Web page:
So on one hand we created a bigger step to avoid huge steps, but it resulted into a smaller one but with much things to do with it : light + heavy + lub + cracking + starting only this point of electrical motors and Tier 3 belt.

It's like a tsunami : "Hey the sea is going back guys ! (10 seconds later) ---Oh shit, a wave that carries 100 times the small waves we had before, just strike us".
Not a step, just underwhelming ! And not just a bit.
Hannu wrote:
Fri Sep 11, 2020 9:08 am
nafira wrote:
Wed Sep 09, 2020 7:30 pm
As I see it, the "early game" (Phase 1 + 2) is pretty enjoyable, for any kind of players at any speed.
Next phases need either preparation or just waiting, and doing "useless" things to kill time. While I was the achievement, sometimes, I had no other choice than to just watch.
Achievement should need preparations and skills. If there were easier speed achievement for beginners and casual players, more skilled would like to have another "pro" -achievement which is harder.

I wonder how many people just "watch" their game, even as casual player, because they are short on every resources and trying to increase production will not help it since you can't pollute as you wish ?
At default settings there is no reason to delay expansions to avoid pollution. Just build few turrets and walls where needed and make occasional clearing runs. I make usually one turret creep expansion at beginning, another when I get tank and when I have power armor I begin to conquer large areas for rail base. Now spidertron is very good for that purpose.
I totally agree for the achievement, it's preparation and skills, and it's what I did. I just failed on Steel (forgot to buffer), and I was not used to go further in purple and yellow science, due to the "end-game" type of ratio and placement.


And so you take time to conquer, to avoid retaliation, because if you expand too fast, you'll get swarmed.
So in other terms, you need to spend time on a useless task (bitters comes back), to let you expand. It's part of the gameplay, hopefully for us, but it's taking, IMHO, a mandatory way : you have to clean a territory (preferably using water :D) to build some other factories (not just for pure expansion). We all do that, sadly.
Slightly different as I see it. It's more a chore, even for a 5h player who already died twice due to bitters :D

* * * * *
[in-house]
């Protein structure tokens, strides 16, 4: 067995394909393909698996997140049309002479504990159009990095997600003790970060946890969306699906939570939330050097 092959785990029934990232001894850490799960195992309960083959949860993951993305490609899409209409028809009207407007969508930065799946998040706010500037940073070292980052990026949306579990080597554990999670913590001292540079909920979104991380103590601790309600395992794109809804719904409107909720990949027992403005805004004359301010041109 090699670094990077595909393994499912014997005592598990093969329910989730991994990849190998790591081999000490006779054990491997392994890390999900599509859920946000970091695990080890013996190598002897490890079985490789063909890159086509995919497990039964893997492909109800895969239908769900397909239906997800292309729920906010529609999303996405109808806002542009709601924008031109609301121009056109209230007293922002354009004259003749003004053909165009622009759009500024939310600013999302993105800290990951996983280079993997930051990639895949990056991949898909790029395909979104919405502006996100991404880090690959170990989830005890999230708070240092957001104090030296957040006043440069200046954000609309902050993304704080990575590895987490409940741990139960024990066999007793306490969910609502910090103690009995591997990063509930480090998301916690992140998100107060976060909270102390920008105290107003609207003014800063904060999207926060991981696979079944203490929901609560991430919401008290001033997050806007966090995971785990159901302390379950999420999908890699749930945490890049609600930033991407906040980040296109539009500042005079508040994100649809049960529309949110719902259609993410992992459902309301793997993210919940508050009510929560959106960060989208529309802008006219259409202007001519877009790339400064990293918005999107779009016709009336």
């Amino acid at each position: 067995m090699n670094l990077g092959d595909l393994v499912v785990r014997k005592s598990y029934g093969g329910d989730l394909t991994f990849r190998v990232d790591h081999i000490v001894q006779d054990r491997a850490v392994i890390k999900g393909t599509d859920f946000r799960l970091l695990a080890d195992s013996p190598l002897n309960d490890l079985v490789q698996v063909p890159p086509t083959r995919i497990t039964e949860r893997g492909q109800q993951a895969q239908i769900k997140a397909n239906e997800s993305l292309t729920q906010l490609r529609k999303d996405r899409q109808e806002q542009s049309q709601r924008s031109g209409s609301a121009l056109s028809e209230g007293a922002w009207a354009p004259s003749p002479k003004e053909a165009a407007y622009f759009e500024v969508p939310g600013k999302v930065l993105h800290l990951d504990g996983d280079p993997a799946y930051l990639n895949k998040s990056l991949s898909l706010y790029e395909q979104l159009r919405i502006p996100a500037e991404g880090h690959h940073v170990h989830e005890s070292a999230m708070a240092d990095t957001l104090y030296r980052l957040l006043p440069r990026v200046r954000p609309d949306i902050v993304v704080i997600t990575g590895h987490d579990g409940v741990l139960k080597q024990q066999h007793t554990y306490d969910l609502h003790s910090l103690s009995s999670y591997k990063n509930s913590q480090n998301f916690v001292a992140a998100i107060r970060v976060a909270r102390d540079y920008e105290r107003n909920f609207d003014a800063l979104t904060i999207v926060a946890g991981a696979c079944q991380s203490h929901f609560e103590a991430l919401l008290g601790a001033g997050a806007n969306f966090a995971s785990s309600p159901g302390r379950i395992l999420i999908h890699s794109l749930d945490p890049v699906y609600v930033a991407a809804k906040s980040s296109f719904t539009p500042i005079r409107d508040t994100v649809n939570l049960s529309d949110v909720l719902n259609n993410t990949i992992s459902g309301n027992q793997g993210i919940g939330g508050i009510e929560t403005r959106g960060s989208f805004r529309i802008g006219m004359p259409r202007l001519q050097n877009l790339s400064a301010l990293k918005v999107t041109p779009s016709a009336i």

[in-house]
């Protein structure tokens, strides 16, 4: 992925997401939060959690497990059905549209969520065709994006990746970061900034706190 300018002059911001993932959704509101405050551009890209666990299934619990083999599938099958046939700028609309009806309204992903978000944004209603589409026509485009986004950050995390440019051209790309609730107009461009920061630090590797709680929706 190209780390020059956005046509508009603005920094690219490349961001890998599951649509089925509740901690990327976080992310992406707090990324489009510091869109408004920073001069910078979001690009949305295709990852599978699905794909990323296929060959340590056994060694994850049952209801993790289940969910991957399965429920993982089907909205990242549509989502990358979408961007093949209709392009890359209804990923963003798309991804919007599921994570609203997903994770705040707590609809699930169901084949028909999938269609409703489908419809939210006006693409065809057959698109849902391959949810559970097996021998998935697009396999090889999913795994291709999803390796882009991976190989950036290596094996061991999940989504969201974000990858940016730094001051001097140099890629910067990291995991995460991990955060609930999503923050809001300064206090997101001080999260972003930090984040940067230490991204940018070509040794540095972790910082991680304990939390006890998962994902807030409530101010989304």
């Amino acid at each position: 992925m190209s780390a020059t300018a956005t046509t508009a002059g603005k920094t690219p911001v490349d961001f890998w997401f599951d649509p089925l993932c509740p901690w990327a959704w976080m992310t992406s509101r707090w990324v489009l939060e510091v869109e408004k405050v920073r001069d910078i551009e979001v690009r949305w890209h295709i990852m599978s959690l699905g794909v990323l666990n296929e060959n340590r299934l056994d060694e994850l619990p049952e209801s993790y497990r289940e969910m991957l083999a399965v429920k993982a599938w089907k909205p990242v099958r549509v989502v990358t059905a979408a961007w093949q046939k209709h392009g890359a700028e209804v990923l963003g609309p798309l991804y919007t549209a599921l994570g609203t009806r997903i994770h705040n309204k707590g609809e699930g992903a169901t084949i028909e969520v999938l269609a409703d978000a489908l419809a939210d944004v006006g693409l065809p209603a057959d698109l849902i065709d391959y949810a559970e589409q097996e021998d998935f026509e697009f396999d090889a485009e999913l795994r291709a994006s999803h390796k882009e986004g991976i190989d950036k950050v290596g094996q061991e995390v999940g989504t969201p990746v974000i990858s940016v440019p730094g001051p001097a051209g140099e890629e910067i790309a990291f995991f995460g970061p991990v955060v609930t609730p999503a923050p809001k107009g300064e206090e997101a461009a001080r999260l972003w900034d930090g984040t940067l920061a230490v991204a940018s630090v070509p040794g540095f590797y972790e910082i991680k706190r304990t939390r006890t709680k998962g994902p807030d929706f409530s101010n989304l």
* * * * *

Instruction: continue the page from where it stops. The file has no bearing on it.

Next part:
Difficult to address that as balancing though.

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Re: Core game balancing

Post by SoShootMe »

nafira wrote:
Fri Sep 11, 2020 6:40 pm
SoShootMe wrote:
Fri Sep 11, 2020 3:37 am
A good chunk of the extra raw resource cost of N steel furnaces over 2N stone furnaces (to have the same output) is made up by savings in belt and inserters.
Indeed you half your use on coal... on paper !
What I wrote could have been more clear. My point was that reduced coal consumption means reduced pollution from mining coal, and my argument was that even though making steel furnaces creates more pollution, this is likely to be made up for by the reduction while in use.

A confession: I used incorrect raw resource values for the steel furnace (5 steel instead of 6 due to faulty memory, 10 stone instead of 20 due to stupidity) when working out the figures I gave. For the layouts I compared (1.8k/m plates), this raises the raw resource difference to ~1.3k, and pollution break-even point to ~35 minutes of full output, or ~70k ore.

This makes both my quoted statement and first paragraph weaker than I thought, but I think they are still valid. In particular, you looked only at the cost of the furnaces (higher for steel furnaces), not the cost of belt and inserters (higher for stone furnaces).

It seems to me that in the end, there is primarily a trade-off between less space (steel furnaces) and fewer resources for construction (stone furnaces). The benefit of the former is difficult to quantify but I think you are overestimating the latter. I'm still unconvinced steel furnaces are "quite useless" as you described them, even going for "There is no spoon".